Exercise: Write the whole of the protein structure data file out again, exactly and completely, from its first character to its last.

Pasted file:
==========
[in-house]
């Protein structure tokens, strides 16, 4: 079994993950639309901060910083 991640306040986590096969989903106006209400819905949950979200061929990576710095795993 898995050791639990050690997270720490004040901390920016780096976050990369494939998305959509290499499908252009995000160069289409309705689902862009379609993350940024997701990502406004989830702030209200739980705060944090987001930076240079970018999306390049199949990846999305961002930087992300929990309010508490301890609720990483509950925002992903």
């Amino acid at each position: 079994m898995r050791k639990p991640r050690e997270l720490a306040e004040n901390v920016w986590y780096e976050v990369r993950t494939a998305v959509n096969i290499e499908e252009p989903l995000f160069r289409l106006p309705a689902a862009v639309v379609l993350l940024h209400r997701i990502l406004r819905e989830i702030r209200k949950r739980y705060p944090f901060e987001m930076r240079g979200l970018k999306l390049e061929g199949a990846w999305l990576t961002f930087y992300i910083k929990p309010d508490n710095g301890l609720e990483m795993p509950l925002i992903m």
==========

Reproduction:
[in-house]
């Protein structure tokens, strides 16, 4: 079994993950639309901060910083 991640306040986590096969989903106006209400819905949950979200061929990576710095795993 898995050791639990050690997270720490004040901390920016780096976050990369494939998305959509290499499908252009995000160069289409309705689902862009379609993350940024997701990502406004989830702030209200739980705060944090987001930076240079970018999306390049199949990846999305961002930087992300929990309010508490301890609720990483509950925002992903």
């Amino acid at each position: 079994m898995r050791k639990p991640r050690e997270l720490a306040e004040n901390v920016w986590y780096e976050v990369r993950t494939a998305v959509n096969i290499e499908e252009p989903l995000f160069r289409l106006p309705a689902a862009v639309v379609l993350l940024h209400r997701i990502l406004r819905e989830i702030r209200k949950r739980y705060p944090f901060e987001m930076r240079g979200l970018k999306l390049e061929g199949a990846w999305l990576t961002f930087y992300i910083k929990p309010d508490n710095g301890l609720e990483m795993p509950l925002i992903m």